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Wild Dogs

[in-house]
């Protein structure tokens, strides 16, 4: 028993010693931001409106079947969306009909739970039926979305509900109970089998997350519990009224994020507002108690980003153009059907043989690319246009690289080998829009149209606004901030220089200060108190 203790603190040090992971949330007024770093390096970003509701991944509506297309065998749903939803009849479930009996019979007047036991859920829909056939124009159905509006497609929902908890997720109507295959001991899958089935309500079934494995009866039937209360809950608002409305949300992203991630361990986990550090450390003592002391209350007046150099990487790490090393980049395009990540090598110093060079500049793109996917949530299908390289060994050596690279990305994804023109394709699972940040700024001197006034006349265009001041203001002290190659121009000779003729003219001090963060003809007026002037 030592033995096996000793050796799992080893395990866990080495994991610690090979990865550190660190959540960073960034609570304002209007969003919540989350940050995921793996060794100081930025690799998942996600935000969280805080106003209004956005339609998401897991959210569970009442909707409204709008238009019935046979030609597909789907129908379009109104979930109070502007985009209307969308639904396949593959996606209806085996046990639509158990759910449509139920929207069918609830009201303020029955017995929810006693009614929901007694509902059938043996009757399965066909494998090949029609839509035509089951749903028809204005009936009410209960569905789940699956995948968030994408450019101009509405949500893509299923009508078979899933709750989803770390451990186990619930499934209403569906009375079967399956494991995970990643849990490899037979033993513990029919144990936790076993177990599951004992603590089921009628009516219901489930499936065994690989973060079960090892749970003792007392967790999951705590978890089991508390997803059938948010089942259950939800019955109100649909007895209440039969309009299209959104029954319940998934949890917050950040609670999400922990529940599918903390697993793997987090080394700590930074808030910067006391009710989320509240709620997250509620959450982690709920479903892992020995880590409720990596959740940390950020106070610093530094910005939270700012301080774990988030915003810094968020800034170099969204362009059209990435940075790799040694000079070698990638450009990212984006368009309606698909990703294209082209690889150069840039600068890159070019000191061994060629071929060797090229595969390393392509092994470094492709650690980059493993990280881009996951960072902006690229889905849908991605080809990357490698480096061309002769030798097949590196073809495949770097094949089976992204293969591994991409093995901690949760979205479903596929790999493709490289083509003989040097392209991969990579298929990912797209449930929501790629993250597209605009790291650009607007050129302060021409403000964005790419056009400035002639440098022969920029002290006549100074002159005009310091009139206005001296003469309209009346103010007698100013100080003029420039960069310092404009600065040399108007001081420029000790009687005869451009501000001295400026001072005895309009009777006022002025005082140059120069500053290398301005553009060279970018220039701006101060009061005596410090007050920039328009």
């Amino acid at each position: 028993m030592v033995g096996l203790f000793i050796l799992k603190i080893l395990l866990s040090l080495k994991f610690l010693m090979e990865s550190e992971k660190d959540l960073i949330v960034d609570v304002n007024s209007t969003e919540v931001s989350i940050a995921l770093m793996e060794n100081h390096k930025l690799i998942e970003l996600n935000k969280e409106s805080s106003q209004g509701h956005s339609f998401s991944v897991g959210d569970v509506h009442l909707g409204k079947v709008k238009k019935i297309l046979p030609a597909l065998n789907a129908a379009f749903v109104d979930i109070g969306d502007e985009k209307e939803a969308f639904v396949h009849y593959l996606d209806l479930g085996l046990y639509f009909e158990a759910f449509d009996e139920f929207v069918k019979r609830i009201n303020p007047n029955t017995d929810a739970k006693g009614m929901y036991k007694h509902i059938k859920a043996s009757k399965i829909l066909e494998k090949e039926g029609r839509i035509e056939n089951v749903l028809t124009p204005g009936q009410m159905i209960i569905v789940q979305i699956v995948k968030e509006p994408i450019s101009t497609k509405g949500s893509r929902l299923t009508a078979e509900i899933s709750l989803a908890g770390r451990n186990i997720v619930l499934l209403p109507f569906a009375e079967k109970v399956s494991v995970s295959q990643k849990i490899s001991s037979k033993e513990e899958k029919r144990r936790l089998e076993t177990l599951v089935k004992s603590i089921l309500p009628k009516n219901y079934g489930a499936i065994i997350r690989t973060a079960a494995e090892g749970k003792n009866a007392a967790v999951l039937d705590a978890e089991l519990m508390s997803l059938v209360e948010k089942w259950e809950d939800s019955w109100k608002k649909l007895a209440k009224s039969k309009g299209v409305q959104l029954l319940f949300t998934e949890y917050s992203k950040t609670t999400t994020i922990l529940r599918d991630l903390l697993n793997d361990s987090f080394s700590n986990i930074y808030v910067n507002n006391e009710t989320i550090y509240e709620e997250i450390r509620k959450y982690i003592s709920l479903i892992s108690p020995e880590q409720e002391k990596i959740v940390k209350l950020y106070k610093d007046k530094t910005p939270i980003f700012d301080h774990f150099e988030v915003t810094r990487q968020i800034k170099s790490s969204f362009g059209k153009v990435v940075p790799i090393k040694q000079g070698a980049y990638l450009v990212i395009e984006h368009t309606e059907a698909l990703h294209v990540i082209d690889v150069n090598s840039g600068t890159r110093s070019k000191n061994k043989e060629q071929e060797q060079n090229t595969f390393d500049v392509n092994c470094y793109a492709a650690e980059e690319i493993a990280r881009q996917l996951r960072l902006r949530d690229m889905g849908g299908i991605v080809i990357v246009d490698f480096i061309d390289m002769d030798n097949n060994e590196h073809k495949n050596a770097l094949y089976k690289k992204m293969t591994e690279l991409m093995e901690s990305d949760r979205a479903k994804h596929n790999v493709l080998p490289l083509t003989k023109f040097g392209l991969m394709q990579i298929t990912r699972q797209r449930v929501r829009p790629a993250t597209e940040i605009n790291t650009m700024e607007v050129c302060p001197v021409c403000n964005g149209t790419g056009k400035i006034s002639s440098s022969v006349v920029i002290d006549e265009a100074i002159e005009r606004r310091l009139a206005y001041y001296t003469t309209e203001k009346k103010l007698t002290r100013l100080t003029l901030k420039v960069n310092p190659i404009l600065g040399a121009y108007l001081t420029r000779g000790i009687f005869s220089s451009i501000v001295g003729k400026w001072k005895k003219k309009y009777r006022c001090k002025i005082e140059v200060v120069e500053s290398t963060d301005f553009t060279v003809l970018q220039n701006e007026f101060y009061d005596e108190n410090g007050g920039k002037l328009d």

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  • Like many American heavy metal bands of the late '70s and very early '80s, the Rods enjoyed a far warmer welcome overseas than in their native land, which was still suffering from a double whammy of the painful disco hangover and its resulting music business recession. And the Rods were among the "lucky" few who at least had major record deals on their home turf (peers like Twisted Sister and Manowar were signed to foreign indies), which is how the blue-collar metal trio found itself touring its eponymous first album in the U.K. as support to Iron Maiden and other major acts. The exposure certainly helped endear the group to British audiences, and since there was nothing really happening back home, Arista instructed them to go ahead and record their second album, 1982's Wild Dogs, right there in England, hoping that building momentum would eventually translate into sales across the pond. It didn't work in the end, but the Rods did come away with arguably their strongest all-around effort: more immediate, more consistent, and certainly more focused than their entertaining but seriously derivative debut of the previous year. Yes, that immediacy resulted mainly from the band's bonehead-simple and/or immaturely dirty lyrics, as well as straightforward heavy rock songwriting that few would dare call "adventurous," but if the formula worked so well for AC/DC, Mot”rhead, et al., then why not the Rods? After all, several cuts here boasted infectious choruses as good if not better than even these heavy-hitters usually turned out -- namely on "Waiting for Tomorrow," the anthemic "End of the Line," and the downright spectacular "Burned by Love," all of which showed that frontman David Feinstein's vocals were just as accomplished as his guitar playing. On another tip entirely, harder, faster, heavier bruisers like "No Sweet Talk," "The Night Lives to Rock," and the title cut seemed tailor-made for the metal-loving European fans. And the Rods were on such a roll of confidence that it was hard to resist their rugged charms, even when they borrowed from Montrose's "Space Station No. 5" for the excellent album-opening "Too Hot to Stop," or found a way to mix Gary Moore and Molly Hatchet on the Southern rock-sprinkled "Rockin' 'n' Rollin' Again." But for all its strengths, Wild Dogs performed only slightly better than its predecessor in U.K. stores, and once again fell flat in the U.S.A., signaling the inevitable release of the Rods by Arista just a short time later. [Wild Dogs was reissued on CD in 1998 by High Vaultage Records, which added five bonus live cuts.] ~ Eduardo Rivadavia
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